In response to the push for fully ‘manned’ police stations within Pittwater the response indicates that they’d rather be on the road and in the cars, policing; technology has advanced these vehicles so much that the data and resources available in them mean being in the car is better then being at the desk and also cuts out that time to get mobile and get to the scene to attend an incident.
The Police Transport Command are still active and will be on and around our buses – they don’t always wear a uniform either.
The main message is our Police are taking these assaults and vandalism very seriously, as seen in the remarks made by the NSW Police Commissioner Michael Fuller APM on 2GB radio on Friday morning when the subject of our area was raised.
“Can I just give the residents of the northern beaches area, and there's 250,000 people who live in that area, that crime is not up. In fact, in most cases, over five years, crime is trending down... things like break and enter have halved over five years – so the police there are doing great work.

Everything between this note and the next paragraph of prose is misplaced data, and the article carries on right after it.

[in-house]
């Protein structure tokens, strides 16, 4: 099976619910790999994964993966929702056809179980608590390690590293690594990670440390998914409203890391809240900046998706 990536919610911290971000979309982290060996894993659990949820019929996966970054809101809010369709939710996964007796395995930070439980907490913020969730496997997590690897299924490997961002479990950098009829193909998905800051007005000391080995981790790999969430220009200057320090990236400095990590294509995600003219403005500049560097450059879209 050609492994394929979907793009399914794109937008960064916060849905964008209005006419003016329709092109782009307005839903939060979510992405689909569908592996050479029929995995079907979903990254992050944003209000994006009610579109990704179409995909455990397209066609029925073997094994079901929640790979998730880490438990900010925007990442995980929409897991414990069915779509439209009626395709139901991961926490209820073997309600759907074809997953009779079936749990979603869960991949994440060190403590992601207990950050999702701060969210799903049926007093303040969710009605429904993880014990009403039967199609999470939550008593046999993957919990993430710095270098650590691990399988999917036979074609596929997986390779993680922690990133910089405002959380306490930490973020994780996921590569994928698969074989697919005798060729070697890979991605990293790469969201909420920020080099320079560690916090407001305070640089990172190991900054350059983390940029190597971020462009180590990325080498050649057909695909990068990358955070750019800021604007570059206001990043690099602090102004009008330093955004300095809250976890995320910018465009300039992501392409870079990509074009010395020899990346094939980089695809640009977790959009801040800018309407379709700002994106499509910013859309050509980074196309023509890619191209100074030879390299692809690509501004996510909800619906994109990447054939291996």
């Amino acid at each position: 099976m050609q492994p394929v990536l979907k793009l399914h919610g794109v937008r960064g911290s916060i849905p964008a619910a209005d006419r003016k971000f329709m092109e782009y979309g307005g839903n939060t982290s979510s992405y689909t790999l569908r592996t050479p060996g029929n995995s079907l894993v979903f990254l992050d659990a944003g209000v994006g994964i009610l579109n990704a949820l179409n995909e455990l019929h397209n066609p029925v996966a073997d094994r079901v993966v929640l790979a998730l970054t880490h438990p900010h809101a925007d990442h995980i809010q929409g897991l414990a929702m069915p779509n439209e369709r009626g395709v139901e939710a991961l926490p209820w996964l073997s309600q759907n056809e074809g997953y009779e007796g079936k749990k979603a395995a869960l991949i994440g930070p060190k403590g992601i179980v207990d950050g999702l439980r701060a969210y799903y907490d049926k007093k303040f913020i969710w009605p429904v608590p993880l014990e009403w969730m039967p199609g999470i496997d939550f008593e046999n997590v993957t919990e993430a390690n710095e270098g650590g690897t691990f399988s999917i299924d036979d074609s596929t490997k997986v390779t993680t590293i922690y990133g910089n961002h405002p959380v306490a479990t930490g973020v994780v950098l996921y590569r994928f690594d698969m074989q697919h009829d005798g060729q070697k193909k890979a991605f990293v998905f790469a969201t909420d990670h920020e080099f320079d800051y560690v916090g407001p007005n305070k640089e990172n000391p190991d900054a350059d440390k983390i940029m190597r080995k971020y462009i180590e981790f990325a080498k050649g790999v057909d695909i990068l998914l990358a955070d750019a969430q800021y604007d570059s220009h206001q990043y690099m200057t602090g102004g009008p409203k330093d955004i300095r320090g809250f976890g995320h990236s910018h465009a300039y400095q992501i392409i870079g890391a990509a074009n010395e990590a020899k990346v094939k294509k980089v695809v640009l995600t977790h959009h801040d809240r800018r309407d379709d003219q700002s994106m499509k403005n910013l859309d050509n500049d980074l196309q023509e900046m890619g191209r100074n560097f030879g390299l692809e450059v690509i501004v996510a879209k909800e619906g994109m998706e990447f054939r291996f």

“But there has been, not just in weeks or months but over years, youth issues in that area and these are local kids who live in local houses with local families who are up to mischiefs. And they get in and around the bus stops and some of the take away food venues and create dramas.
“Now there has been an escalation in their violence and their activity, they’re allegedly stealing clothes and phones off other kids, and I guess one of the key messages from me, (and) from the local Commander Pat Sharkey is that we would ask these young people, tell your parents, please report the crime so we can take action.
“From this weekend there will be a significant increase in police coming in from other areas, and we’ll be dealing heavily with these kids.
“So the message for these kids is that your time is done.
“And for the parents of these kids – please don’t ring and complain to me Monday that their kids have been treated unfairly.